Helping Your Child Navigate Friendships

By Maia Poling, General Studies Director

During the elementary and middle schools years friendships become more important to children, but parents often feel less in control. These years are a period of social learning for children and parents. Below are some things to keep in mind when supporting your children.

Show interest in your children's friendships. Ask them questions without interrogating them. Open ended questions are the best.  "What did you play at recess?" " What do you enjoy most about Riley?" When your children feel you care about their social lives, they will be more willing to share the joys and the struggles.

Model inclusivity. Be open and inviting to the parents of your children's friends and peers. Our kids watch us. When they see us including others, even when they are not our best friends, we are modeling inclusive interactions, and your children will hopefully be more willing to reach out as well.

Foster empathy. Healthy friendships require that both friends are able to put their own emotions aside and respond appropriately to the other person’s emotional needs. Empathy isn’t simple. In fact, it requires fairly sophisticated skills like distinguishing your feelings from someone else’s, understanding another person’s perspective and regulating your own emotional response.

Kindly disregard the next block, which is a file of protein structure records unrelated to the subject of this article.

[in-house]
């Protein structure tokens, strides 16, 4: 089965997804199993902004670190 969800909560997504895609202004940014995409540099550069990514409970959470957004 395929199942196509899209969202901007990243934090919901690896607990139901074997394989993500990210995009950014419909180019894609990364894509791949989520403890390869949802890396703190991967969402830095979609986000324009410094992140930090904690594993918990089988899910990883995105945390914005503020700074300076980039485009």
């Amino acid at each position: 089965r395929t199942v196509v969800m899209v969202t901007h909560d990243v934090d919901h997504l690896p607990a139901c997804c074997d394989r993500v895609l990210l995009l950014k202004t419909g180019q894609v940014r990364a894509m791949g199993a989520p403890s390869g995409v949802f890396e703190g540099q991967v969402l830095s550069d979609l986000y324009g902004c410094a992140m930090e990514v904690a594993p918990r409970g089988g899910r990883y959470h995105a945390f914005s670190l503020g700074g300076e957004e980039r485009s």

Try helping your child focus on naming their own feelings, identifying other people’s feelings and exploring how people can have different perspectives.

Role play through tricky situations. Almost all friendships hit a rocky patch every now and then. What defines healthy friendships is the ability to manage through the hurt feelings and get back on track. When your children hit a rough patch with their friends, there will be hurt feelings on both sides. Helping your child break-down what has happened, how (s)he is feeling and how to make amends will make the friendship mending process go more smoothly. Our kids don’t always have the right words or the emotional regulation to do this naturally, so let them practice with you. 

  • Friendships
  • Maia Poling
  • Parents

More Posts

The Passing of A Year, The Crossing of A Sea

Isn’t it ironic that we celebrate our hurried exodus from Egypt, one in which we did not even have time to let bread dough rise, with a meal that is so full of preparation and organization it is literally called “order”? The seder plate is even laid out from chazeret (lettuce) to charoset (fruit and nut mixture), helping to ensure the order of the meal is followed and no mitzvah is passed over. We scour the house in advance of the holiday, searching for chametz (forbidden foods), and we arrange to sell the rest, as a way to ensure there is none remaining in our possession at sundown on the first night of Pesach. It is remarkable that we remain so devoted to the detailed preparation of a holiday designed to mark when we went from bondage to freedom without time for even the simplest food preparation.